Defense cost-sharing negotiations between Seoul and Washington appear likely to remain tense following an unexpected suggestion from the US that the two sides sign a one-year agreement.
In their latest round of talks earlier this month, the US negotiators suggested signing a defense cost-sharing deal that would remain valid for only a year, a diplomatic source said Friday, as Washington seeks a new approach to sharing defense costs with its allies.
Seoul is said to have rejected the idea.
The US is planning to engage in defense cost-sharing negotiations with Japan and the North Atlantic Treaty Organization next year. Analysts say the US might want to renegotiate the agreement with South Korea on better terms based on its agreements with NATO and Japan.
South Korean negotiator Chang Won-sam and his US counterpart, Timothy Betts, have held 10 rounds of talks since March on the renewal of the Special Measures Agreement, which is set to expire Dec. 31.
Under the current five-year contract, South Korea pays about 960 billion won ($848.8 million) per year for the stationing of more than 28,500 US troops here.
The two sides have negotiated how much South Korea will pay for the US Forces Korea troops stationed here; how long the agreement will be valid; how sharply costs will increase every year; and whether Seoul will financially support Washington’s deployment of strategic assets here.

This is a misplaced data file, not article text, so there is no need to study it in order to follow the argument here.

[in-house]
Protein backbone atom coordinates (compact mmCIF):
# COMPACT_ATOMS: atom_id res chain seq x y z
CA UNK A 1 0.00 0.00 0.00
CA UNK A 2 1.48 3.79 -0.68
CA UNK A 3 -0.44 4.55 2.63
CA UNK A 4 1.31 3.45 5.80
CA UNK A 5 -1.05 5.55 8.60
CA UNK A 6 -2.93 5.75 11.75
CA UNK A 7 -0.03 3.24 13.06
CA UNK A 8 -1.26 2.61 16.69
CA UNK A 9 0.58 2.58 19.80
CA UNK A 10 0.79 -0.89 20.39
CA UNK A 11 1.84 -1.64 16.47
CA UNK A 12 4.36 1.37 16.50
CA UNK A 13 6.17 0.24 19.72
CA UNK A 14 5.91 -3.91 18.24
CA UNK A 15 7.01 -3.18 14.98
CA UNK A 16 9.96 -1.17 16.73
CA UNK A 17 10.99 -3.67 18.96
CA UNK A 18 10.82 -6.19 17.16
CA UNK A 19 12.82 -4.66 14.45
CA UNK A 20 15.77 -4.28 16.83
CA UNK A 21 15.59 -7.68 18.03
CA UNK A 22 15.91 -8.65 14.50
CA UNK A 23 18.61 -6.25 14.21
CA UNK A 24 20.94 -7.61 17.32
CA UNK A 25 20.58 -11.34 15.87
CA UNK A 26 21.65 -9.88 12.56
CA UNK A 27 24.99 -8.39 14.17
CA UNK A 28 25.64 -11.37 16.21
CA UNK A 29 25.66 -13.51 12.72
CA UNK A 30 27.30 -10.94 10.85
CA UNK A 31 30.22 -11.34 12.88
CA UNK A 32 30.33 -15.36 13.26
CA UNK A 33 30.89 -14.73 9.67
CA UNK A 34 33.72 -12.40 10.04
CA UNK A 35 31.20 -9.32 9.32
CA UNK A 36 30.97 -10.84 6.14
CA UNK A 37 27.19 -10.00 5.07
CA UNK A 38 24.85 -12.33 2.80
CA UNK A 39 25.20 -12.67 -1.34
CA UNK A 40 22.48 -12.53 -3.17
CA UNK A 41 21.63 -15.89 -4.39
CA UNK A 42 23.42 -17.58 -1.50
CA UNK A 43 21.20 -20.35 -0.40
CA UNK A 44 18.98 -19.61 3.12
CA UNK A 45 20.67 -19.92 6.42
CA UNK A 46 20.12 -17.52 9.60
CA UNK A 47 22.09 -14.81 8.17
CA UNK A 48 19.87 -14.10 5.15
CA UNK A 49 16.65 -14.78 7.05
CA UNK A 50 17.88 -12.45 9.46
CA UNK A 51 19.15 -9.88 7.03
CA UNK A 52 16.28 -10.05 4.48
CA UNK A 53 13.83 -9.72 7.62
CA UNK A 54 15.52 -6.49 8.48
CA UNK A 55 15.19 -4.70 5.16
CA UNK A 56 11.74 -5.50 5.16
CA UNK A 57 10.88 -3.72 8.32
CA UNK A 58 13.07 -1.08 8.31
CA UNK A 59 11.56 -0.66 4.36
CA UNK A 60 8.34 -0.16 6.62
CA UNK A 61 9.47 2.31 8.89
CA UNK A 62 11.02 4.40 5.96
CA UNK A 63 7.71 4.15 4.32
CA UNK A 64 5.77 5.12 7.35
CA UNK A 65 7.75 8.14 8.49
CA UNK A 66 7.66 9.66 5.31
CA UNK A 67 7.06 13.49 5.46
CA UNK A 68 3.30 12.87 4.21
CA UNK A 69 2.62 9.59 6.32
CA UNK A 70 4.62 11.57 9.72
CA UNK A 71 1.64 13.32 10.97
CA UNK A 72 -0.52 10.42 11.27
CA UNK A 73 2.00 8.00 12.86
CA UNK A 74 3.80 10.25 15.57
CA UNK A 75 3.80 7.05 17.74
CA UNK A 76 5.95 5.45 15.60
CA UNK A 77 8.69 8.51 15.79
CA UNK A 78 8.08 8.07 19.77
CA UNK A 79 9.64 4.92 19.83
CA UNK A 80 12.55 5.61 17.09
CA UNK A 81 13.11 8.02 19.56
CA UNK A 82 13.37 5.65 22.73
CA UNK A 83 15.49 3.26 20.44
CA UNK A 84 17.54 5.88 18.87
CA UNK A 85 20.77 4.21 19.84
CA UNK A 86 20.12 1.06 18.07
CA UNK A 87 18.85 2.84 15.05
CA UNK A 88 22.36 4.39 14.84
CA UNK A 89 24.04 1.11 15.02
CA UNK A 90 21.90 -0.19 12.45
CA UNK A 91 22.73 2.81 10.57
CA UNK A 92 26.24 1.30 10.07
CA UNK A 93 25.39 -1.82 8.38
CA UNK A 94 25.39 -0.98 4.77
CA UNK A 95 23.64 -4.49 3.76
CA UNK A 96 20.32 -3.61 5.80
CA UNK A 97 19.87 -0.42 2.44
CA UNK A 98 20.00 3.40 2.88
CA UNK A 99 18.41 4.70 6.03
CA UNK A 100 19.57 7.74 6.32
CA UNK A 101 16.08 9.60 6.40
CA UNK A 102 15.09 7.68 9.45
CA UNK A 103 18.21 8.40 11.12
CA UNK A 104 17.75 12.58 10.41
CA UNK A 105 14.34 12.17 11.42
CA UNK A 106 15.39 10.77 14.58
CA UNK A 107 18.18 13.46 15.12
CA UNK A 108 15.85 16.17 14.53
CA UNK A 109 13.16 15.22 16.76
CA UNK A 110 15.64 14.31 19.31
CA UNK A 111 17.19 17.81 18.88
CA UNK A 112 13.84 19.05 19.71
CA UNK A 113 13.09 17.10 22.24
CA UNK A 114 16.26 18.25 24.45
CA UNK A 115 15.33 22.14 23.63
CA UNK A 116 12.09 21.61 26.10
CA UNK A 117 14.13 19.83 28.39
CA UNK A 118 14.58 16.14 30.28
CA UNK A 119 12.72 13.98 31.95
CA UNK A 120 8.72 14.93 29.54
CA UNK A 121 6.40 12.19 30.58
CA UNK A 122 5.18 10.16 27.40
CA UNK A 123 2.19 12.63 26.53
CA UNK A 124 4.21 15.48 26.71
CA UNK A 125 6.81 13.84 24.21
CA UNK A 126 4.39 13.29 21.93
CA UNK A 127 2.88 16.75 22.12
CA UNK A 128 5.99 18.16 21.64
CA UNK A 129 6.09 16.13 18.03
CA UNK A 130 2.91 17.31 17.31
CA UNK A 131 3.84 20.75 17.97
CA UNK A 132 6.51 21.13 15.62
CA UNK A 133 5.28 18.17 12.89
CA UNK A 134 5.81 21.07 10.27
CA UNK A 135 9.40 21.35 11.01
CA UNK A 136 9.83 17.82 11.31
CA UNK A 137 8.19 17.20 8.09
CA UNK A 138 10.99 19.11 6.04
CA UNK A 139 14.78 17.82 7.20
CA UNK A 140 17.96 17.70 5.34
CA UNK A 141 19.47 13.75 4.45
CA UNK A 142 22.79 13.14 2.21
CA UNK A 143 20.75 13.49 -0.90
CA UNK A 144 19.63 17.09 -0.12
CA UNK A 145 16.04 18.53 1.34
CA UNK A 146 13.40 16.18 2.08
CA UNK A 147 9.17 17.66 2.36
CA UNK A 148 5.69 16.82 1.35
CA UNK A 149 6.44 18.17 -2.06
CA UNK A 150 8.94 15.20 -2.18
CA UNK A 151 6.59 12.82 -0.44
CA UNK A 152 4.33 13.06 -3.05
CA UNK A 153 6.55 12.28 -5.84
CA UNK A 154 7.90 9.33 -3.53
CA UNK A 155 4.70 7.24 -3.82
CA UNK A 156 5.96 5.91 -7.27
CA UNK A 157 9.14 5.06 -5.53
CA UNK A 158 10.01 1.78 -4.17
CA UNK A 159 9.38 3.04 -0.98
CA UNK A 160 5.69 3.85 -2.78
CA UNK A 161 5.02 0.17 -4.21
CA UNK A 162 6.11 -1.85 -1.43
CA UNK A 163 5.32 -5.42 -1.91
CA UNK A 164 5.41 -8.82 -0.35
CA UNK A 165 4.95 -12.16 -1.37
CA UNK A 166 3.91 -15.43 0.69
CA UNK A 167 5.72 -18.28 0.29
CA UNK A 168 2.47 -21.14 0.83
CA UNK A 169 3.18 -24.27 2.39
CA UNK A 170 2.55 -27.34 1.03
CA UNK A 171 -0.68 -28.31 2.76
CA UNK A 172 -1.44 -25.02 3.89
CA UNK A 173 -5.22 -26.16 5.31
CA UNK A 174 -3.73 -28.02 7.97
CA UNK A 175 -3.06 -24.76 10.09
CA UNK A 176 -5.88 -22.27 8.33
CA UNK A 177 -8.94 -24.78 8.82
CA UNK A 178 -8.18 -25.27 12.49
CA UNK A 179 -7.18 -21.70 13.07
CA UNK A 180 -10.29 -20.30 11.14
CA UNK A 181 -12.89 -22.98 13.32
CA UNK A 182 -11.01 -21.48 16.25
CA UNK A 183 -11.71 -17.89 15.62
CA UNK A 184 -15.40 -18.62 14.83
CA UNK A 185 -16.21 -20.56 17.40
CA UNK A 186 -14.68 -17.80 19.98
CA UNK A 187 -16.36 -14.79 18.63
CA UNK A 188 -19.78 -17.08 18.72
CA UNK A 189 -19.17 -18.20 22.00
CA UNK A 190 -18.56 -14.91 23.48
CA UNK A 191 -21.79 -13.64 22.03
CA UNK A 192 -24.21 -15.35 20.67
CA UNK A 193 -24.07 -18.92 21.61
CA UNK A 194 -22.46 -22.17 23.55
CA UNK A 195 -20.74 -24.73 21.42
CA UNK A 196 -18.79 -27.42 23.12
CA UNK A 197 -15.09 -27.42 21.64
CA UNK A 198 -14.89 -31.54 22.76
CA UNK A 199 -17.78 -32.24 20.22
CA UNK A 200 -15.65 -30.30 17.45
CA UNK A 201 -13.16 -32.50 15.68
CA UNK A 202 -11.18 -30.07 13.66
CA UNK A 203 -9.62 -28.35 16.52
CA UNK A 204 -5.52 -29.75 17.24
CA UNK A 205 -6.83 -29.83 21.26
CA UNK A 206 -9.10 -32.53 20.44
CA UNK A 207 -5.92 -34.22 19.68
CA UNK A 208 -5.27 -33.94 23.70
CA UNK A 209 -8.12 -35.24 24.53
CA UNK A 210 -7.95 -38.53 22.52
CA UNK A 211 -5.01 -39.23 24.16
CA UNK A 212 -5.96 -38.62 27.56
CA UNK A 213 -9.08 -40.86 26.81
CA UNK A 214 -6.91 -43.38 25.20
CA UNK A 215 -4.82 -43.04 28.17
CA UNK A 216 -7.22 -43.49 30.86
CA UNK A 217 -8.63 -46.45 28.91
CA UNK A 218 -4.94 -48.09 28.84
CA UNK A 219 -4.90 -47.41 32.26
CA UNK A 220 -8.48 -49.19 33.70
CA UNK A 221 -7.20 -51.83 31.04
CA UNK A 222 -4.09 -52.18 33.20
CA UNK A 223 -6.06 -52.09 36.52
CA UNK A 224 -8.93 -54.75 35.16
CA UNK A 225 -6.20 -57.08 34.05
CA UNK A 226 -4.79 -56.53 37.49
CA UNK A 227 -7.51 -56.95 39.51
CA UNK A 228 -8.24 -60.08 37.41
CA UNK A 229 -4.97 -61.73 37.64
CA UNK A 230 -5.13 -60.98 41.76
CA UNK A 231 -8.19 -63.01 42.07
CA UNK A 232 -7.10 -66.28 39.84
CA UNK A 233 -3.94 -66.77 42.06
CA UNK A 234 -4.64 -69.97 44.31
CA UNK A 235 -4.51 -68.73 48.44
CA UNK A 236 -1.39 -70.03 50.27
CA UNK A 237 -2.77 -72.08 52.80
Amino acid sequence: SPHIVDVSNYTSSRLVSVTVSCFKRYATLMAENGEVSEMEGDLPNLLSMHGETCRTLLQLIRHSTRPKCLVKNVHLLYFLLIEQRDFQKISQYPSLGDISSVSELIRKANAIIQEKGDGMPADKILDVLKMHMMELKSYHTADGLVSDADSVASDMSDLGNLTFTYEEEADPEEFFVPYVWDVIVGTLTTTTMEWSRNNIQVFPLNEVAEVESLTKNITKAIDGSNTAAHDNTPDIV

The most contentious point is the amount of money Seoul has to pay.
The prospects of the negotiations appear grim for South Korea, as US President Donald Trump is stepping up his calls for his allies to pay an increased share of US defense costs.
Addressing troops at an air base in western Iraq late Wednesday, Trump said, “We’re no longer the suckers, folks,” defending his decision to withdraw roughly 2,000 troops from Syria.
On Monday, he tweeted that the US was “substantially subsidizing the militaries of many very rich countries all over the world” and that its allies were taking advantage of the US and US taxpayers.
Trump is demanding that South Korea pay as much as double the current amount, equivalent to $1.6 billion per year for the next five years, according to media reports.
Since 1991, the allies have held talks to draw up special-measures agreements on how the allies should share the costs of stationing USFK troops to support their stable presence here and defend South Korea against North Korea’s military threats. The talks cover three areas: payroll, construction and logistics.
By Ock Hyun-ju (firstname.lastname@example.org